At the direction of Congress, NOAA is leading a new, multi-year research initiative to investigate natural and human activities that might alter the chemistry and reflectivity of the stratosphere or the reflectivity of the marine boundary layer through the addition of aerosols, and to understand the potential impacts on the Earth system. These activities include proposed climate intervention approaches to influence climate warming by reflecting sunlight from the atmosphere, which require extensive scientific research and assessment.
During the initial year of the initiative, NOAA has established three primary research goals:
Improving our understanding of the energy balance of the Earth system
Establishing a capability to observe and monitor stratospheric conditions
Detecting and accurately simulating the impacts of natural and human-caused aerosol injections in the stratosphere and troposphere on Earth’s radiation balance, weather and climate patterns, and other Earth systems
Funding for Fiscal Year 2020 supported three types of research projects:
The first is to develop observational methods to understand baseline aerosol conditions in the stratosphere.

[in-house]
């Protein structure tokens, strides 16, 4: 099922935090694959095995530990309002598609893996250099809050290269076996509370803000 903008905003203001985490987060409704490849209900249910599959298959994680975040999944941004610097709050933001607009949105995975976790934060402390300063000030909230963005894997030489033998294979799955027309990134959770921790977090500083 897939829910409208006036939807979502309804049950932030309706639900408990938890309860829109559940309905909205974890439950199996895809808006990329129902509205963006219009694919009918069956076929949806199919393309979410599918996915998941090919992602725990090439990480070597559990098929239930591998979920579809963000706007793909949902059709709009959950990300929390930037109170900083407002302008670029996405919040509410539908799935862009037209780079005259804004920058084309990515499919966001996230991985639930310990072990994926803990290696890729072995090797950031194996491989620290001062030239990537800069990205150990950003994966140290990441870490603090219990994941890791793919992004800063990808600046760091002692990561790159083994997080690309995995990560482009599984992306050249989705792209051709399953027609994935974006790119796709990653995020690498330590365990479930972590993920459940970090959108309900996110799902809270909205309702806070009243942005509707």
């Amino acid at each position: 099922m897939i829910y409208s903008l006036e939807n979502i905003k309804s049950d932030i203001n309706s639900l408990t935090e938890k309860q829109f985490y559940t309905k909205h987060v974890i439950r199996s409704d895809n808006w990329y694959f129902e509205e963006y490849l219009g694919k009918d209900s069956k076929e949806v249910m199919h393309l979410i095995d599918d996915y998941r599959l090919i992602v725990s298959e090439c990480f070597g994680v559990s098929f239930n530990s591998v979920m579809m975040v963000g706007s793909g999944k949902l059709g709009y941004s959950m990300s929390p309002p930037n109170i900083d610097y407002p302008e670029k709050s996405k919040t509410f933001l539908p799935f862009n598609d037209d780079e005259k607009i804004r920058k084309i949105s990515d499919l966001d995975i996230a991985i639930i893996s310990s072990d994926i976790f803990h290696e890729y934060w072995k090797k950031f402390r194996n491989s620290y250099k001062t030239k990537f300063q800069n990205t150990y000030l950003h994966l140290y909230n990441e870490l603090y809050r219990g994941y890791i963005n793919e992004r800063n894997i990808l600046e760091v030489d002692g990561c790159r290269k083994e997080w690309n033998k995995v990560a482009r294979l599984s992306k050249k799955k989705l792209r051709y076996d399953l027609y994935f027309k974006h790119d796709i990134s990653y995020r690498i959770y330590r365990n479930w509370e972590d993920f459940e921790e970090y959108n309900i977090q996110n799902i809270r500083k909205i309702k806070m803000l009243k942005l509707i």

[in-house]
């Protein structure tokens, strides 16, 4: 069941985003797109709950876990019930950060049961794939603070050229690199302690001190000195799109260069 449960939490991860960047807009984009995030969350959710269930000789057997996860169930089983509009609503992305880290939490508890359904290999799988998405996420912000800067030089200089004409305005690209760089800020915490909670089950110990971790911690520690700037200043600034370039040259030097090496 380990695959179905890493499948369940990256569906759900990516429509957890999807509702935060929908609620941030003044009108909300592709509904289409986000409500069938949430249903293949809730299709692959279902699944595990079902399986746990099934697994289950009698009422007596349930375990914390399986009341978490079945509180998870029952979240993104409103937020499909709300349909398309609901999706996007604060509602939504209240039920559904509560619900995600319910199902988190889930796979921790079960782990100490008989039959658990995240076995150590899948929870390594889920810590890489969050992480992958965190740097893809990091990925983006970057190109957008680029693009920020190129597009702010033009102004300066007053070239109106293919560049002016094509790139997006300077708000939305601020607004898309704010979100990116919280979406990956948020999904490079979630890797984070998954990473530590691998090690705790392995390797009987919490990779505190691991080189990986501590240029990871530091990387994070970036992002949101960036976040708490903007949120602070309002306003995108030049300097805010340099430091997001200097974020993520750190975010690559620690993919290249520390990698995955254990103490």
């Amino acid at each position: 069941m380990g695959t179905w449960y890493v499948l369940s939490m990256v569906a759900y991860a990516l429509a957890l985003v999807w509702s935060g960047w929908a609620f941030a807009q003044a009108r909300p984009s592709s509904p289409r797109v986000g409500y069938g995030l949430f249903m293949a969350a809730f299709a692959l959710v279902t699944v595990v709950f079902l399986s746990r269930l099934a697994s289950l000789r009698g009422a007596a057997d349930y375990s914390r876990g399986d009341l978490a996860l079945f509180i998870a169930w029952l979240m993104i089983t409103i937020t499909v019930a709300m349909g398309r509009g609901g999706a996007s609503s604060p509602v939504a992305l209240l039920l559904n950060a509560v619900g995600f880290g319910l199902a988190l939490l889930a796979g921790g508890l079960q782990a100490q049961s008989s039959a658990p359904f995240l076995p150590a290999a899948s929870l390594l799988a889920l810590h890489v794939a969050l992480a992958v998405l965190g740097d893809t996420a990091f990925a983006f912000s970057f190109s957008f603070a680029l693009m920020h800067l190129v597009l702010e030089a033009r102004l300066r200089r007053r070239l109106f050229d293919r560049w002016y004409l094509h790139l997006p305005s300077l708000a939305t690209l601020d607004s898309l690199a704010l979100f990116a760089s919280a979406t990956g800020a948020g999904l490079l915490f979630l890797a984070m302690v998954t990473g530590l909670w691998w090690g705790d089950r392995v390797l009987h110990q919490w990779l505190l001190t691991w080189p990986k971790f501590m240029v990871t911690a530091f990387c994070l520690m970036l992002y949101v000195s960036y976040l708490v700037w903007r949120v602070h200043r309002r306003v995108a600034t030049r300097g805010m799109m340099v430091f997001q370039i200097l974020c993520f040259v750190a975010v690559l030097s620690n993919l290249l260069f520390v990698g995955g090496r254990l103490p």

Initial observations using instrumented balloons have already started
New instruments are being developed for future stratospheric aircraft campaigns
Laboratory studies will be initiated to investigate potential stratospheric solar radiation management (SRM) materials
Second, models of stratospheric and tropospheric responses to increases in stratospheric aerosol loading are being developed and improved.
Third, model investigations are also exploring the potential for aerosol injections to increase the reflectivity, or brighten, low-altitude marine clouds.
The research is designed to support improved observation and assessment of stratospheric processes and Earth's radiation budget as a part of NOAA's mission to support public safety and environmental sustainability. These projects are geared both towards producing immediate results and building a foundation for future research.
Potential work in subsequent years could include:
Expansion of balloon observations
Field mission deployment of stratospheric aircraft instruments
Further lab testing of possible SRM materials
Model studies taking advantage of improvements in the representation of aerosols developed with FY20 funds